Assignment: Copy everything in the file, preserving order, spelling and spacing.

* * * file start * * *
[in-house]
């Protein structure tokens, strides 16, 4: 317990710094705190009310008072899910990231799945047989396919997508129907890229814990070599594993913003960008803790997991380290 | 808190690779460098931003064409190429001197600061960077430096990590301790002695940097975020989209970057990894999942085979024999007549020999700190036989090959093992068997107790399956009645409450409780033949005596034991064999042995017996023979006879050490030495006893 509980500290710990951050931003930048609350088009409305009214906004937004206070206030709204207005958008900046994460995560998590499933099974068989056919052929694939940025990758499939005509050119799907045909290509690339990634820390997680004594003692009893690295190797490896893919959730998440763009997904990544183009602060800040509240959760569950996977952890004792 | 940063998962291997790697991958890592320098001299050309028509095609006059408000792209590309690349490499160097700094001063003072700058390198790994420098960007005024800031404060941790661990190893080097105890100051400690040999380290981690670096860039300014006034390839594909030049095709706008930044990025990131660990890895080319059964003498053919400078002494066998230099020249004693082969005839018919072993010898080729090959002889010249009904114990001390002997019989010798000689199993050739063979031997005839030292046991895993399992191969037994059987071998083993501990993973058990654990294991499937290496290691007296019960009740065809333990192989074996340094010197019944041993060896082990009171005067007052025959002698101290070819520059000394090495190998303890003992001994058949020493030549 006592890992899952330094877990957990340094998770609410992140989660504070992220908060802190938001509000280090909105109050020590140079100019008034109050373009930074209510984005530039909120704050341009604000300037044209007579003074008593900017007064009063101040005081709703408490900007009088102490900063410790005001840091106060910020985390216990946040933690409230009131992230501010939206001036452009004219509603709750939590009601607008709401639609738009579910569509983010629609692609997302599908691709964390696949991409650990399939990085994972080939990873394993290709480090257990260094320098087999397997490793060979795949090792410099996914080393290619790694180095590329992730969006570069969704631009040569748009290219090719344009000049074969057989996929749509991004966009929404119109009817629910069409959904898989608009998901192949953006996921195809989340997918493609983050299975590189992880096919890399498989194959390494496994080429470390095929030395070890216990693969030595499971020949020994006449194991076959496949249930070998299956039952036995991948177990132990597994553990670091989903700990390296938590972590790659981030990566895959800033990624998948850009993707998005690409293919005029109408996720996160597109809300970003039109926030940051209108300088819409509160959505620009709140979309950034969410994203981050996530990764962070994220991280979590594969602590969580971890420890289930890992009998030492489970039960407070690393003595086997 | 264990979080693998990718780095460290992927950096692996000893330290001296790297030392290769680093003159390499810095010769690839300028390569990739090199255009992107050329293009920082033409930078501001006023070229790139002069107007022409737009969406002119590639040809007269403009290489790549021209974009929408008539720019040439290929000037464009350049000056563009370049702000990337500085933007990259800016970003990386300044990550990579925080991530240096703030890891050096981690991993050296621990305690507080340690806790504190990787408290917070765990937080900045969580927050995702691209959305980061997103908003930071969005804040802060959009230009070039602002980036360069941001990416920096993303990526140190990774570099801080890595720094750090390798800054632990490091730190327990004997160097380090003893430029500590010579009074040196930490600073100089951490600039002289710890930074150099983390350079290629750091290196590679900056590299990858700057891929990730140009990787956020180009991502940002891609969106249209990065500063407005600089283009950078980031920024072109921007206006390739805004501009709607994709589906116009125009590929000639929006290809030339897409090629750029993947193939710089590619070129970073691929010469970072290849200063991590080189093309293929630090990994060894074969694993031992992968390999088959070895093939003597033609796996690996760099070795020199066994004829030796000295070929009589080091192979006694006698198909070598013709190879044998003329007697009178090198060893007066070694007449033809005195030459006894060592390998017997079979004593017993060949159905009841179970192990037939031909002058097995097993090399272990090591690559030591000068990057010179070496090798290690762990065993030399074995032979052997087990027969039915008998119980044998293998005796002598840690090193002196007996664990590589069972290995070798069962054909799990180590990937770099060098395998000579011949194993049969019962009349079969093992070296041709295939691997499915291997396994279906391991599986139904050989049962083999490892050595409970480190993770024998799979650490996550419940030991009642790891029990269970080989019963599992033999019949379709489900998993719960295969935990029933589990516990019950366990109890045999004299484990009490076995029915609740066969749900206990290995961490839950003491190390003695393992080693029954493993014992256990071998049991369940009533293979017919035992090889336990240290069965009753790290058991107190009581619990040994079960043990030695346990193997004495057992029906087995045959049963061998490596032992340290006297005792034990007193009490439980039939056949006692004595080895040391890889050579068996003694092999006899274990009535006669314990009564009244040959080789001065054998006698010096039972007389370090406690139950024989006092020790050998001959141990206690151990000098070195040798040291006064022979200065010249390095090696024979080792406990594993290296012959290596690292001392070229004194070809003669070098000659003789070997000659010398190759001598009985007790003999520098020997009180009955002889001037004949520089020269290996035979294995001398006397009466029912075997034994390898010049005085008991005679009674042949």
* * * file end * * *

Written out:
[in-house]
């Protein structure tokens, strides 16, 4: 317990710094705190009310008072899910990231799945047989396919997508129907890229814990070599594993913003960008803790997991380290 | 808190690779460098931003064409190429001197600061960077430096990590301790002695940097975020989209970057990894999942085979024999007549020999700190036989090959093992068997107790399956009645409450409780033949005596034991064999042995017996023979006879050490030495006893 509980500290710990951050931003930048609350088009409305009214906004937004206070206030709204207005958008900046994460995560998590499933099974068989056919052929694939940025990758499939005509050119799907045909290509690339990634820390997680004594003692009893690295190797490896893919959730998440763009997904990544183009602060800040509240959760569950996977952890004792 | 940063998962291997790697991958890592320098001299050309028509095609006059408000792209590309690349490499160097700094001063003072700058390198790994420098960007005024800031404060941790661990190893080097105890100051400690040999380290981690670096860039300014006034390839594909030049095709706008930044990025990131660990890895080319059964003498053919400078002494066998230099020249004693082969005839018919072993010898080729090959002889010249009904114990001390002997019989010798000689199993050739063979031997005839030292046991895993399992191969037994059987071998083993501990993973058990654990294991499937290496290691007296019960009740065809333990192989074996340094010197019944041993060896082990009171005067007052025959002698101290070819520059000394090495190998303890003992001994058949020493030549 006592890992899952330094877990957990340094998770609410992140989660504070992220908060802190938001509000280090909105109050020590140079100019008034109050373009930074209510984005530039909120704050341009604000300037044209007579003074008593900017007064009063101040005081709703408490900007009088102490900063410790005001840091106060910020985390216990946040933690409230009131992230501010939206001036452009004219509603709750939590009601607008709401639609738009579910569509983010629609692609997302599908691709964390696949991409650990399939990085994972080939990873394993290709480090257990260094320098087999397997490793060979795949090792410099996914080393290619790694180095590329992730969006570069969704631009040569748009290219090719344009000049074969057989996929749509991004966009929404119109009817629910069409959904898989608009998901192949953006996921195809989340997918493609983050299975590189992880096919890399498989194959390494496994080429470390095929030395070890216990693969030595499971020949020994006449194991076959496949249930070998299956039952036995991948177990132990597994553990670091989903700990390296938590972590790659981030990566895959800033990624998948850009993707998005690409293919005029109408996720996160597109809300970003039109926030940051209108300088819409509160959505620009709140979309950034969410994203981050996530990764962070994220991280979590594969602590969580971890420890289930890992009998030492489970039960407070690393003595086997 | 264990979080693998990718780095460290992927950096692996000893330290001296790297030392290769680093003159390499810095010769690839300028390569990739090199255009992107050329293009920082033409930078501001006023070229790139002069107007022409737009969406002119590639040809007269403009290489790549021209974009929408008539720019040439290929000037464009350049000056563009370049702000990337500085933007990259800016970003990386300044990550990579925080991530240096703030890891050096981690991993050296621990305690507080340690806790504190990787408290917070765990937080900045969580927050995702691209959305980061997103908003930071969005804040802060959009230009070039602002980036360069941001990416920096993303990526140190990774570099801080890595720094750090390798800054632990490091730190327990004997160097380090003893430029500590010579009074040196930490600073100089951490600039002289710890930074150099983390350079290629750091290196590679900056590299990858700057891929990730140009990787956020180009991502940002891609969106249209990065500063407005600089283009950078980031920024072109921007206006390739805004501009709607994709589906116009125009590929000639929006290809030339897409090629750029993947193939710089590619070129970073691929010469970072290849200063991590080189093309293929630090990994060894074969694993031992992968390999088959070895093939003597033609796996690996760099070795020199066994004829030796000295070929009589080091192979006694006698198909070598013709190879044998003329007697009178090198060893007066070694007449033809005195030459006894060592390998017997079979004593017993060949159905009841179970192990037939031909002058097995097993090399272990090591690559030591000068990057010179070496090798290690762990065993030399074995032979052997087990027969039915008998119980044998293998005796002598840690090193002196007996664990590589069972290995070798069962054909799990180590990937770099060098395998000579011949194993049969019962009349079969093992070296041709295939691997499915291997396994279906391991599986139904050989049962083999490892050595409970480190993770024998799979650490996550419940030991009642790891029990269970080989019963599992033999019949379709489900998993719960295969935990029933589990516990019950366990109890045999004299484990009490076995029915609740066969749900206990290995961490839950003491190390003695393992080693029954493993014992256990071998049991369940009533293979017919035992090889336990240290069965009753790290058991107190009581619990040994079960043990030695346990193997004495057992029906087995045959049963061998490596032992340290006297005792034990007193009490439980039939056949006692004595080895040391890889050579068996003694092999006899274990009535006669314990009564009244040959080789001065054998006698010096039972007389370090406690139950024989006092020790050998001959141990206690151990000098070195040798040291006064022979200065010249390095090696024979080792406990594993290296012959290596690292001392070229004194070809003669070098000659003789070997000659010398190759001598009985007790003999520098020997009180009955002889001037004949520089020269290996035979294995001398006397009466029912075997034994390898010049005085008991005679009674042949």